Empirical tests for durability at least attempt to test with the same orientation and force. Unfortunately it's usually the manufacturer who does these tests, so we won't ever see the results. Nor will they be comparable between brands because different manufacturers use different tests. Review sites almost never do these tests because they're destructive. And since no lives are in the balance, the government isn't going to mandate standardized drop tests.


RE: Sammy
By rountad on 5/16/2013 2:41:14 PM , Rating: 2
Even then there is drop height and hardness of the surface it strikes...


RE: Sammy
By ven1ger on 5/16/2013 4:55:37 PM , Rating: 2
I like Samsung's hardware but their software sucks...

I still use a basic cell phone, and while Samsung basic cellphones usually are very well built in comparison to others I have, their software for the phones suck. I had a Sanyo cell phone that while the hardware wasn't as good, the software was nice and well laid out, I later switched out to a Samsung phone and realized that the software was not as intuitive as the Sanyo phone. I'd probably go back with a Sanyo phone, if I had a choice.


RE: Sammy
By Mint on 5/16/2013 7:10:39 PM , Rating: 2
YouTube drop tests drive me nuts. I suppose I shouldn't be surprised how many people think they actually prove something...


RE: Sammy
By LordanSS on 5/16/2013 9:48:46 PM , Rating: 2
If you want tough...

http://www.youtube.com/watch?v=Jf1fRu9YgfE

...try that one. =)


Profit?
By ShieTar on 5/16/2013 10:53:12 AM , Rating: 2
Somebody seriously calculated "shares" of profit? Not sales or income, but profit? Doesn't this just prove that Samsungs devices are the most overpriced, or their workforce is the most underpaid, or they know the best tax prevention tricks?




RE: Profit?
By Gio6518 on 5/16/2013 11:02:00 AM , Rating: 2
No profits are high because they actually manufacturer their components, hell they even manufactured crApples components... Until recently....


RE: Profit?
By TakinYourPoints on 5/18/2013 5:51:04 AM , Rating: 2
Profit margins are the partly product of the segment that they're being sold to. High end smartphones have higher profit margins than low end devices, same as with desktop computers and laptops.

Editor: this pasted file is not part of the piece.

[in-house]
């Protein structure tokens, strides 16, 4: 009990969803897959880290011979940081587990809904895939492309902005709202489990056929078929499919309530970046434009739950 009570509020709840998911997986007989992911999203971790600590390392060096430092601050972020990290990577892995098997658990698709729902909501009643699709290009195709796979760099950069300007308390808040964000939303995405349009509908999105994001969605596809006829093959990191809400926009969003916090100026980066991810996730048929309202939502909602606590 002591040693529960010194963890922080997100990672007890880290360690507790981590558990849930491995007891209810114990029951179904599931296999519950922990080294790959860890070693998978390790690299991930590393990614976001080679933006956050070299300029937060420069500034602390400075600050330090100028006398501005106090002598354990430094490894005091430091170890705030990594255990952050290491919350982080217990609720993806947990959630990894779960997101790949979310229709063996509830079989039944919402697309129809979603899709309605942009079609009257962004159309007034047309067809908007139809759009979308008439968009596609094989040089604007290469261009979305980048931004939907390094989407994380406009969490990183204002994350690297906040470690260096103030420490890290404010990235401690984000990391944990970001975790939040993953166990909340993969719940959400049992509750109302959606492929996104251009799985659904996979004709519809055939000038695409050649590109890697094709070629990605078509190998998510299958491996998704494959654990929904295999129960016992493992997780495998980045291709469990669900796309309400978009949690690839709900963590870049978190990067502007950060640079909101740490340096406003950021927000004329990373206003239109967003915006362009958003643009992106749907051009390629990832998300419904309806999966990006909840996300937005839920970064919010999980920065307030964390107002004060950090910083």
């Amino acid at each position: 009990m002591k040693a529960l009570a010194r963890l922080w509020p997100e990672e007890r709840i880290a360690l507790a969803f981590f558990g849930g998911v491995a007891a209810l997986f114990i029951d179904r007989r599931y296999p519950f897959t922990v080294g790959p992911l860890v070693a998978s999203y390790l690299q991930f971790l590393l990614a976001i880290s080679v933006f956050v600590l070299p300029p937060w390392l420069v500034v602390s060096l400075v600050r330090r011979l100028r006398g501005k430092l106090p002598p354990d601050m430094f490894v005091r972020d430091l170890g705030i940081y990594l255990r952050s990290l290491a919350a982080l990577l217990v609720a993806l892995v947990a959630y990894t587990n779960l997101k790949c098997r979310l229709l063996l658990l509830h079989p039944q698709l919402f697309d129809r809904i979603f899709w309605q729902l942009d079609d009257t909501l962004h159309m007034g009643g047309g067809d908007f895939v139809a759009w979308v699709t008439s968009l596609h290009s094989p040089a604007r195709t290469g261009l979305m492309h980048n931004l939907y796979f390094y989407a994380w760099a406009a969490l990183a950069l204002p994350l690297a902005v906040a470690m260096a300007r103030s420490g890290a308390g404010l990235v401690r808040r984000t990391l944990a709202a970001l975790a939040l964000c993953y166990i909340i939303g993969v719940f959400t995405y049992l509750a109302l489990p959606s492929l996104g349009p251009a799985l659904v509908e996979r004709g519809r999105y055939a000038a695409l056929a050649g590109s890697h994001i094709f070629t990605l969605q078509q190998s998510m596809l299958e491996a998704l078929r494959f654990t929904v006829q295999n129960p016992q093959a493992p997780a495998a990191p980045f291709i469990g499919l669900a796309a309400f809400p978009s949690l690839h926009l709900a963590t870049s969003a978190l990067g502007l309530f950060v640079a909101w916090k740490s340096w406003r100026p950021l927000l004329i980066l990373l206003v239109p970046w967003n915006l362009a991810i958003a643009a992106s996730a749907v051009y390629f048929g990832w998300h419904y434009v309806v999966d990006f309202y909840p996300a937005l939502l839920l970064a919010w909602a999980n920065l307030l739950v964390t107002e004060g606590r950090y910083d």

Something like a GS3 is going to have much higher margins than a low end phone that is given away for cheap or free. Samsung sells the most high-end Android phones by a wide margin, so it makes sense that they have higher profit margins than other handset makers like LG, HTC, etc. Its the same reason why Apple's profit margins are so high, pretty much all they sell are high end phones.


Market Dominance
By StoveMeister on 5/16/2013 6:55:21 PM , Rating: 2
quote:
Strategy Analytics believes that Samsung is such a heavyweight in the Android smartphone market that it could use its power to request first or exclusive updates for Android software before rival manufacturers.


Two problems with this:
1) Samsung doesn't release the updates they currently get in any sort of timely manner. So requesting the update first isn't going to help matters at all.
2) Samsung could use its market dominance do anything it likes- but unless you have some sort of evidence that this is likely, what is the point in opening your mouth?

Companies like Strategy Analytics exist to make noise and hopefully sales from the noise. Look at the website- their only product is noise.




RE: Market Dominance
By ven1ger on 5/16/2013 7:19:38 PM , Rating: 2
I agree with your two points, though don't know anything about Strategy Analytics.

There may another point they never raised - Samsung's dominance may lead them to try dictating to Google what should be done or trying to have more say in what direction Google takes Android, and maybe Google doesn't want Samsung being the biggest hardware developer for Android because they are getting pushy, just guessing based upon some of the previous news about the Google/Samsung relationship.

I'd like to see more hardware manufacturers getting gutsy and producing nicer devices like HTC. The more competition within the Android ecosystem the more better, quality products that everybody wants and hopefully cheaper...


By mckinney on 5/16/2013 10:41:22 AM , Rating: 2
For 160 million handsets shipped for the quarter, if MS makes an estimated $10 per, that leave MS with an estimated $1.6B for the quarter or 30%.




Probably...
By cscpianoman on 5/16/2013 11:10:07 AM , Rating: 2
I don't know, in my mind this is probably why I would support HTC this go around. It's not that the GS4 is a bad phone and the One is the end all be all, but without the competition we end up with so many problems.

I companies (and governments for that matter) to be agile and lean. When they get large, they get pompous, slow to respond to changes in society and the needs of the consumer. Take a look at Microsoft. Even Apple is starting to be the same way.

Technology moves to quickly to create a one supersized company. Just my thoughts.




"There's no chance that the iPhone is going to get any significant market share. No chance." -- Microsoft CEO Steve Ballmer